Mental Health

Coronavirus And Mental Health

Mar 18, 2020
young adult with hands in hair.
Firesam! / Flickr Creative Commons

Anxiety levels are on the rise as Americans contend with unprecedented disruptions to their everyday lives.

In the last three weeks, the number of people self-identifying with severe anxiety has gone up.

That’s according to screening data from Mental Health America, the nation’s leading community-based nonprofit dedicated to mental health.

When kids at Warner Arts Magnet Elementary School act up, they aren't sent straight to the principal's office. Instead, many students at the high-poverty school in Nashville, Tenn., go to the "BeWell" room.

The serene space is awash in sunlight and brimming with plants. There are yoga mats, toys, a lounging nook and soothing music drifting out of a desk speaker. In this room, teacher Riki Rattner, who is also trained as a yoga instructor, helps students practice deep breathing and check in with their emotions.

Gov. Mike DeWine (R-Ohio) is doubling down on his commitment to renew education funding for student wellness programs saying these services can play a vital role in a student's education.

It's recreation time at a Los Angeles County jail known as the Twin Towers. Nearly a dozen disheveled young men stand docilely as they munch on sandwiches out of brown paper bags.

They're half-naked except for sleeveless, thick, blanket-like restraints wrapped around them like medieval garments.

All are chained and handcuffed to shiny metal tables bolted to the floor.

"It's lunchtime and they're actually [in] programming right now," says a veteran guard, LA County Sheriff's Deputy Myron Trimble.

Paige Pfleger / WOSU

Tammy’s struggle with substance use started with pain pills she found in her grandmother’s cabinet. Then it escalated to heroin.

The new Columbus Police Wellness Bureau.
Adora Namigadde / WOSU

Ohio is one step closer to granting workers' compensation to first responders with post-traumatic stress disorder. The policy change would base benefits off of the mental health condition rather than requiring an accompanying physical injury.

pride flag
Karen Desuyo / Flickr

A bipartisan bill would ban Ohio children under 18-years-old from participating in so-called conversion therapy, the discredited practice of trying to change a person's sexual orientation.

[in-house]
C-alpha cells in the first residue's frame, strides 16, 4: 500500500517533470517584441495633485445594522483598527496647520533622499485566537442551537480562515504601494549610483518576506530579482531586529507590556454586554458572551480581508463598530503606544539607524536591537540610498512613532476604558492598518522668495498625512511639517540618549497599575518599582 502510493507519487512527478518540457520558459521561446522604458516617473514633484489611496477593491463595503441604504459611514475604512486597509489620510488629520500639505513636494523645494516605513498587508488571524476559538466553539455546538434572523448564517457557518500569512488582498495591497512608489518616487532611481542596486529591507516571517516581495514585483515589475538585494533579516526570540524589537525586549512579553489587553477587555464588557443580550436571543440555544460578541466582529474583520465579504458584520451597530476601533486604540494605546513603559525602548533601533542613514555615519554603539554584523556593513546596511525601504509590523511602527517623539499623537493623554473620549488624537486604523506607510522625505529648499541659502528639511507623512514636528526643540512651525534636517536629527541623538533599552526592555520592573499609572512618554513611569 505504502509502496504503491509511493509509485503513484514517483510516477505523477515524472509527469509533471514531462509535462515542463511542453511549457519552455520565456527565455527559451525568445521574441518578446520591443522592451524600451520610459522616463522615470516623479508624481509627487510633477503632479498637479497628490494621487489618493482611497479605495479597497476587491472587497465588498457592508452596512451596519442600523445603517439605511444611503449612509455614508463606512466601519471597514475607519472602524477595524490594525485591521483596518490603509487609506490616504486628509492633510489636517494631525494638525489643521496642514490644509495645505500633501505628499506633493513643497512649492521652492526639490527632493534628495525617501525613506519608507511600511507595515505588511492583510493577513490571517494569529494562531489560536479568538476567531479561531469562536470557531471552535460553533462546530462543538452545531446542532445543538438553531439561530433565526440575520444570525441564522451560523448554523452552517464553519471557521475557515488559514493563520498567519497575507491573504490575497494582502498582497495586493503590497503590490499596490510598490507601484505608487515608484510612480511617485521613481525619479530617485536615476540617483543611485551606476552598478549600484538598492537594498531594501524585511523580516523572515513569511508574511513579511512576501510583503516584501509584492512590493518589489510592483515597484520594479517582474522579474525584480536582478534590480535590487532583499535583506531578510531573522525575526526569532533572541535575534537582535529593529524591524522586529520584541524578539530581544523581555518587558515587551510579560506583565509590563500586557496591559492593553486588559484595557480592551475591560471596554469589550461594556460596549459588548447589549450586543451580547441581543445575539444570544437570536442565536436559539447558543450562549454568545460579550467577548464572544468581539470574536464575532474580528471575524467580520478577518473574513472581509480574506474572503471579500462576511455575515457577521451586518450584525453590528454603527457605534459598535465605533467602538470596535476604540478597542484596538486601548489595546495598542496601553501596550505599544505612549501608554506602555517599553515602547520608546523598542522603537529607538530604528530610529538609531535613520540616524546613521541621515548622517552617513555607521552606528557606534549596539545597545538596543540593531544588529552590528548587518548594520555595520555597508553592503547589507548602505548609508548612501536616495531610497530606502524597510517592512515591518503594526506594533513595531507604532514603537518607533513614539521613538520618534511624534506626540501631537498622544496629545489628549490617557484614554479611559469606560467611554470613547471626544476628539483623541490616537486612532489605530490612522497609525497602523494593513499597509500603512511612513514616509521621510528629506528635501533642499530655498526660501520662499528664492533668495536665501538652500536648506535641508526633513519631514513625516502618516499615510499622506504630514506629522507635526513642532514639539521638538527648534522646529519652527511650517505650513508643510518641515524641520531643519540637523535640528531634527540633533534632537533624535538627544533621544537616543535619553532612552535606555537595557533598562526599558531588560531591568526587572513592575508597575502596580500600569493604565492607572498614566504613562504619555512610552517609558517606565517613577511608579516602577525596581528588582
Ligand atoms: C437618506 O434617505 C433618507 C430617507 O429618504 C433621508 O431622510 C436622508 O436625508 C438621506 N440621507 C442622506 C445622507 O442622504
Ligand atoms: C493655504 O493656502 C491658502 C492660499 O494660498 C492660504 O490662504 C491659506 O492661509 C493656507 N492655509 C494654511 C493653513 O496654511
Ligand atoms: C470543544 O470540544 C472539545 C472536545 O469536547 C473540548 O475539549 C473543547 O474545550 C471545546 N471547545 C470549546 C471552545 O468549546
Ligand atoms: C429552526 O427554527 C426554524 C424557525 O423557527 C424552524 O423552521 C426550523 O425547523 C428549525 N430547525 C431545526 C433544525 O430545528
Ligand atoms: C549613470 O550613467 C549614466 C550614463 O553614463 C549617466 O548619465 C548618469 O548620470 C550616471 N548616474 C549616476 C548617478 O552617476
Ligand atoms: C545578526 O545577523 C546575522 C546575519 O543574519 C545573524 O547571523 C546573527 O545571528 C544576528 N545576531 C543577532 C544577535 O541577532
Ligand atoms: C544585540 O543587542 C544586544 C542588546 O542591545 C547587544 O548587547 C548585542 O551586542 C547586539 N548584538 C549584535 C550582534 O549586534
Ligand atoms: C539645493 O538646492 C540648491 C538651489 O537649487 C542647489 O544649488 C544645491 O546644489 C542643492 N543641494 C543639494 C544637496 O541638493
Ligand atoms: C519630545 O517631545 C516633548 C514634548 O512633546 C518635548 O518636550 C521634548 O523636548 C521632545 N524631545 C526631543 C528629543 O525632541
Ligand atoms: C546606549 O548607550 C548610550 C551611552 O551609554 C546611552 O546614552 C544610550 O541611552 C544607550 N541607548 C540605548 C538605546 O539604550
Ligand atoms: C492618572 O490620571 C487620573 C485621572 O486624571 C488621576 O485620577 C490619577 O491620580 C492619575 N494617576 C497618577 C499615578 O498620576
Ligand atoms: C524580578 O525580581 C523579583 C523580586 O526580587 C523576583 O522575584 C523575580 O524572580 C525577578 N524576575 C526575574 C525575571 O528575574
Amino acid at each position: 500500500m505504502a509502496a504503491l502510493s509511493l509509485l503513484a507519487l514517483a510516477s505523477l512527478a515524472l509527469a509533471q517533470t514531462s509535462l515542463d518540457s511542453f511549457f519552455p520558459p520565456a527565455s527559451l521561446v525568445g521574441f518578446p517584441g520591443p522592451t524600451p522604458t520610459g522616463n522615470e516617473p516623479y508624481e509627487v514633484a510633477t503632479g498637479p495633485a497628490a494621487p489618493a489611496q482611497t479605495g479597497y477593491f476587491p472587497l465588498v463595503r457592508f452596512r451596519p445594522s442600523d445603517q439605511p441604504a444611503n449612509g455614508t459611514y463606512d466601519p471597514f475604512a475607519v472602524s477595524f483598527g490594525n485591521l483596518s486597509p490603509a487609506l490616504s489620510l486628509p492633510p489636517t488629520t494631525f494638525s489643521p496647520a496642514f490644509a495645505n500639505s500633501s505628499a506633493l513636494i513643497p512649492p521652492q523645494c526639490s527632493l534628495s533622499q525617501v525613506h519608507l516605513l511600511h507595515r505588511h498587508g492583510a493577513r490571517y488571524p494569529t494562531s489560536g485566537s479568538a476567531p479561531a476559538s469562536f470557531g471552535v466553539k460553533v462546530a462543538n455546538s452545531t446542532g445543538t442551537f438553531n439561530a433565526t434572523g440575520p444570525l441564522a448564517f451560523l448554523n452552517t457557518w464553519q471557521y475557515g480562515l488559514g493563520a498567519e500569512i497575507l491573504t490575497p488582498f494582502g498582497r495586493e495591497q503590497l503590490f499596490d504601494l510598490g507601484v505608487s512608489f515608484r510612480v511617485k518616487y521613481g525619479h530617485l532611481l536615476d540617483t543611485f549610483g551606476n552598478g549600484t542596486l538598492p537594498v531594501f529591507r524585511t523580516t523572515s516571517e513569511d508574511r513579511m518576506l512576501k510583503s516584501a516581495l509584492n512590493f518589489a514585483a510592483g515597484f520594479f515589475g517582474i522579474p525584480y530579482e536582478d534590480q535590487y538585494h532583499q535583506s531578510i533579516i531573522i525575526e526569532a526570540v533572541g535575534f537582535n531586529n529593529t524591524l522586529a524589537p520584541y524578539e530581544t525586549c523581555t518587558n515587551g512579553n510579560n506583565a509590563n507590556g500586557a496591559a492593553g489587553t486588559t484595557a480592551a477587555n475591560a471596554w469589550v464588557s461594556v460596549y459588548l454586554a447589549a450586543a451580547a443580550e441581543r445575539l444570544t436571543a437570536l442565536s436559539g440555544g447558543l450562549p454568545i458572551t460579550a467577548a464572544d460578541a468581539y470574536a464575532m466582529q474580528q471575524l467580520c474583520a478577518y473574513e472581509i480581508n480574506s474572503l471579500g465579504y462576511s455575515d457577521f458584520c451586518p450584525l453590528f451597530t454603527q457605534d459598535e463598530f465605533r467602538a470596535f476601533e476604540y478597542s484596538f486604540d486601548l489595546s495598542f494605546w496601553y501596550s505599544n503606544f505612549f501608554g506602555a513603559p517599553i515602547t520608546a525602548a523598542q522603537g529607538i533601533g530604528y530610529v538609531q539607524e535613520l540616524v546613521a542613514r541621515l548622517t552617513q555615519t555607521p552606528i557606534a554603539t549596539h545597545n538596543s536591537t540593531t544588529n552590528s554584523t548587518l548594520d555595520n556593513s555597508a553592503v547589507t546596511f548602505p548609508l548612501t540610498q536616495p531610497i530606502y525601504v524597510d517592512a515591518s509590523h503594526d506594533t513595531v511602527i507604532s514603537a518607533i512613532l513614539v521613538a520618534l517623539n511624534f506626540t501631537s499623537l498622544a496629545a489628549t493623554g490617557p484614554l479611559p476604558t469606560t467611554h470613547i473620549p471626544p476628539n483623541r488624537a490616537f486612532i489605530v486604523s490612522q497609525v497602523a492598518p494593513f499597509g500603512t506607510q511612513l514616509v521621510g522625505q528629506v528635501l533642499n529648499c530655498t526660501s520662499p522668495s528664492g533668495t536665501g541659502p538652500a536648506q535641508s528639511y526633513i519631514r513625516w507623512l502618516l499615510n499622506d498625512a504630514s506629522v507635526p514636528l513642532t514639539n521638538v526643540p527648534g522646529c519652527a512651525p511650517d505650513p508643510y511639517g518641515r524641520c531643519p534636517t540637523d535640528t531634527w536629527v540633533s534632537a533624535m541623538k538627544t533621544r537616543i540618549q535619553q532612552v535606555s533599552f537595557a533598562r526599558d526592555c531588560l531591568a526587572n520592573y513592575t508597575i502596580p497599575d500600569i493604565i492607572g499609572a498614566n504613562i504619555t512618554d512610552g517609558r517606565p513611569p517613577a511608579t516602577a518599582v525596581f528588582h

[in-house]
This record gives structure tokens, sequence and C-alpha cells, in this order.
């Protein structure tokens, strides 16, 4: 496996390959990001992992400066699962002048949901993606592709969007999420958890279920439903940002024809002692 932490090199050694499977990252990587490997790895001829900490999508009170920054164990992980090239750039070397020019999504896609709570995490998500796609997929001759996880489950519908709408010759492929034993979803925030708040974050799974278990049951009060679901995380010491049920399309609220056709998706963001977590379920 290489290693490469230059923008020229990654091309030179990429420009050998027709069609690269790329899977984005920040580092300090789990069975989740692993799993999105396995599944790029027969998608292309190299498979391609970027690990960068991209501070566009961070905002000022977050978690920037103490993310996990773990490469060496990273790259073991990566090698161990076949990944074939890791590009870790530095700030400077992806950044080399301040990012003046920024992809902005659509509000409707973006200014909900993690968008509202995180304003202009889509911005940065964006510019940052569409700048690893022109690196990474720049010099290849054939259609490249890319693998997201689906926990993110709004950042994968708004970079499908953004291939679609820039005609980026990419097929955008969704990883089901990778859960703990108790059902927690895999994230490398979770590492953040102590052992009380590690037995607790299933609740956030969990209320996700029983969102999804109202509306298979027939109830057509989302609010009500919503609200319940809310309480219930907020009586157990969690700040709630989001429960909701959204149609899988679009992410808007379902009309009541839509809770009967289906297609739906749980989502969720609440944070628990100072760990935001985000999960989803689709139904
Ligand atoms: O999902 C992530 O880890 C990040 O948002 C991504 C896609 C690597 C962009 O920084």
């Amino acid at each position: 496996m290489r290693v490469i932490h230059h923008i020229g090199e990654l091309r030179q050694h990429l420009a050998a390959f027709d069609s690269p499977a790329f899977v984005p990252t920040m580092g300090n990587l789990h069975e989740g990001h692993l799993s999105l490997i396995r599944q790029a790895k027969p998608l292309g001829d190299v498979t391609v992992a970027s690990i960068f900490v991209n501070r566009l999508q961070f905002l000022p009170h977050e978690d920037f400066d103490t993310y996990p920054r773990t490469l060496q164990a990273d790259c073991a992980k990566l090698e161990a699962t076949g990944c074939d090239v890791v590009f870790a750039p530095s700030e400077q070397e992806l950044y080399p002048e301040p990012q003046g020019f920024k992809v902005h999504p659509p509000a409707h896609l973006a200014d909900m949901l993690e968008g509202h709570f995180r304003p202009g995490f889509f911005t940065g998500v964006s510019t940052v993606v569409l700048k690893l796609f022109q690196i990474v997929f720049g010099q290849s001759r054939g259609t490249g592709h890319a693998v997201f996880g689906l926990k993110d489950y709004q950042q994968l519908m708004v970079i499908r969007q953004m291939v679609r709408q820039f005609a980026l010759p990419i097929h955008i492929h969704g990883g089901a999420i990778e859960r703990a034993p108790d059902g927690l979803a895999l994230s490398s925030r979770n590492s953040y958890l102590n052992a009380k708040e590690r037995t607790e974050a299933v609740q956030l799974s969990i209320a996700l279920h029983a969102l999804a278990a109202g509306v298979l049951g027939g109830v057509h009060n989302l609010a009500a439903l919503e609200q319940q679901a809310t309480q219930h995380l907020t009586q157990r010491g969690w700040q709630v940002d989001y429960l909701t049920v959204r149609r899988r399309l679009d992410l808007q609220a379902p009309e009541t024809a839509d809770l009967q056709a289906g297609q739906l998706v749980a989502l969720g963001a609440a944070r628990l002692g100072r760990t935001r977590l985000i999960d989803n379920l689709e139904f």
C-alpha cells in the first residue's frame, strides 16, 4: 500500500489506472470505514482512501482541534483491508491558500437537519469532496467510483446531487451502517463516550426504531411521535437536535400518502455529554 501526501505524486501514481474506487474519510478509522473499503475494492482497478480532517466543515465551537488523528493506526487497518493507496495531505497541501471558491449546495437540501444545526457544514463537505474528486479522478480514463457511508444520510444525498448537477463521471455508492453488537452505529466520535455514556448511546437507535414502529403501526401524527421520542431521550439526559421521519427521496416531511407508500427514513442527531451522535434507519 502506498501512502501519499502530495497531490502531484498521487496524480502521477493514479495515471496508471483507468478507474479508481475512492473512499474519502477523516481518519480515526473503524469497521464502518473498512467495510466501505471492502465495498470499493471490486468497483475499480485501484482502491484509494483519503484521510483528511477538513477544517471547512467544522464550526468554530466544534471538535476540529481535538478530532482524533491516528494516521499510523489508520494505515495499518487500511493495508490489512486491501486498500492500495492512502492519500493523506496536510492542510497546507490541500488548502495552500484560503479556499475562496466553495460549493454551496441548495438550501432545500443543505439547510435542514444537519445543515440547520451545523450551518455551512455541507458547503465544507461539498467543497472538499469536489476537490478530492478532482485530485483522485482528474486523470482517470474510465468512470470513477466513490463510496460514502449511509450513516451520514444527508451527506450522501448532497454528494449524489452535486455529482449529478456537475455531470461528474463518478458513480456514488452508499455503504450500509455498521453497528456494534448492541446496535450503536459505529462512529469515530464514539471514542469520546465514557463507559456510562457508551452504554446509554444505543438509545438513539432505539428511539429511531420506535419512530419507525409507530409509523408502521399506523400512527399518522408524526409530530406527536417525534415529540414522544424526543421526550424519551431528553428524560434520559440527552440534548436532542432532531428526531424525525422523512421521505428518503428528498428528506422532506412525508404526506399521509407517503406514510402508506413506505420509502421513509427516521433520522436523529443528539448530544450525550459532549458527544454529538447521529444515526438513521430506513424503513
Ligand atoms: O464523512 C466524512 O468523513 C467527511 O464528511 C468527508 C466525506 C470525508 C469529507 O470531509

Maurice Clarett in a Red Zone hoodie
Maurice Clarett / Twitter

Former Ohio State football player Maurice Clarett says he shut down the Columbus office of an agency that helps children with mental health issues because it wasn’t performing up to standards.

Ohio State president Michael Drake is leaving his position at the end of the school year.
The Ohio State University

Ohio State University president Michael Drake gave his final "State of the University" address Thursday, speaking about student debt as well as mental health.

iphone
Pixabay

Ohio State students now have access to a new wellness app to find mental health resources.

Ohio Statehouse cupola
Shih-Pei Chang / Flickr

The deadline has passed for communities throughout the state to submit their requests for Ohio’s capital budget, which is expected sometime near the end of March, when Gov. Mike DeWine will deliver his State of the State speech.

More than three in five Americans are lonely, with more and more people reporting feeling like they are left out, poorly understood and lacking companionship, according to a new survey released Thursday. Workplace culture and conditions may contribute to Americans' loneliness.

guns on display in a gun store
Seth Perlman / Associated Press

The leader of the Ohio House had pointed to a bill that would change gun and mental health laws as an alternative to Gov. Mike DeWine’s anti-gun violence package. The proposal that is likely to be opposed by some Republicans.

As a college student, Katy Milkman played tennis and loved going to the gym. But when she started graduate school, her exercise routine started to flunk.

"At the end of a long day of classes, I was exhausted," Milkman says. "Frankly, the last thing I wanted to do was drag myself to the gym. What I really wanted to do was watch TV or read Harry Potter."

Columbus Police transport a client to a local hospital after responding to a mental health call.
Adora Namigadde / WOSU

Social worker Kristin Moreland changes the car radio from a country station to one that plays Top 40 Hits.          

“He’ll probably change it back,” Moreland says, gesturing to Columbus Police officer Bob Heinzman.

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